Friday Report - May 26, 2023
On Tuesday, the Senate took up the House amendments to the six-week abortion ban bill (S. 474). Several more amendments were debated but ultimately the Senate concurred with the House amendments, and the bill will be enrolled for ratification. The Senate also gave third reading to H. 4299, the continuing resolution to pay the expenses of state government in case the FY 23-24 begins without a new budget. There is still a chance that the Budget Conference Committee will meet before July 1 to deliberate the differences between the House and Senate versions of H. 4300, the FY 23-24 Appropriations Act, but there are also talks that the two chambers may have reached an impasse.
These and other bills of interest are discussed below:
Revenue, Finance and Economic Development
Budget – H. 4300. Both chambers increased funding to the Local Government Fund (LGF) by $13,212,234 statewide. This represents full funding to the LGF under the statutory formula. The House amended the budget to reinsert its original provisos and line items and also to spend surplus money that was realized by the Board of Economic Advisors last week. H. 4300 remains in conference committee where deliberations will need to conclude by July 1, 2023, in order to fund the obligations of the state. The conferees are Reps. Bannister, Herbkersman, and Weeks and Sens. Peeler, Setzler, and Alexander. SCAC will report on the final version of the budget bill if and when negotiations are completed.
Continuing Resolution – H. 4299. This bill would provide authority for state government operations and expense payments at the current funding levels approved in Act 239 of 2022 in the event that the 2023-24 state fiscal year were to begin without passage of the general appropriations act. The Senate gave H. 4299 third reading, it was ratified as R 89 and signed by the Governor.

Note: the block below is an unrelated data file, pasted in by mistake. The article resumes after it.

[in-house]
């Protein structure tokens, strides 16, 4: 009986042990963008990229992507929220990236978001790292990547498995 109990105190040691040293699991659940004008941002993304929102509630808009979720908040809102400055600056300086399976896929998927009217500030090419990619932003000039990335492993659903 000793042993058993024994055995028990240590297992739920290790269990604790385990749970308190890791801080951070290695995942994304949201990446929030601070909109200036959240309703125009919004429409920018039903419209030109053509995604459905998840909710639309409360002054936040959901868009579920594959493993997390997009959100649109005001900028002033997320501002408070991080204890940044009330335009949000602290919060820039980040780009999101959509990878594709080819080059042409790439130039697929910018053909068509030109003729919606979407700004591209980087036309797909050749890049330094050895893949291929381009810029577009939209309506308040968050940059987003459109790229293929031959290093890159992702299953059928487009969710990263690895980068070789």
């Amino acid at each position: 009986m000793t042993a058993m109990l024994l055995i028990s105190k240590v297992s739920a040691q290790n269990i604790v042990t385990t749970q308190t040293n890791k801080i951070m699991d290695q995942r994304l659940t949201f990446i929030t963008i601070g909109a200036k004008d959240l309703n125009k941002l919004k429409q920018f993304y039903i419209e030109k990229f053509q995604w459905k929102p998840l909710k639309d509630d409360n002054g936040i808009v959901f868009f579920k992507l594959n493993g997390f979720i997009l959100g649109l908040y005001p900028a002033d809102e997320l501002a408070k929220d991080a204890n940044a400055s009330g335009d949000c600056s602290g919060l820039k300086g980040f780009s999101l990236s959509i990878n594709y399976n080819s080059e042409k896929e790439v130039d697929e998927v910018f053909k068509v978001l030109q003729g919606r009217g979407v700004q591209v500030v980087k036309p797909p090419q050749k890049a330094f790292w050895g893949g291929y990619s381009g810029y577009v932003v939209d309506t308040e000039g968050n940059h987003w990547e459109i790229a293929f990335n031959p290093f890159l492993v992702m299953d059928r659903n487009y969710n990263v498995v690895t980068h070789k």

Municipal Audits – S. 31. This bill would allow municipalities with less than $500,000 in total revenues to provide a compilation of financial statements in place of an annual audit report. SCAC worked with the stakeholders and members of the Ways and Means Committee to include a provision giving counties flexibility in providing their annual audit report to the state before their allotment of the LGF could be withheld. Under the amendment, the annual audit report would have to be provided to the State Treasurer by January 1 of each year. Upon showing proper cause, as determined by the State Treasurer, the county will receive an automatic 90-day extension. To be considered, a request for an extension must be signed by the chair of the council prior to the deadline for filing. The Governor vetoed S. 31 this week. The Senate overwhelmingly voted to override the veto and the House will vote on whether to override the veto when it returns next week.
Public Safety, Corrections and Judicial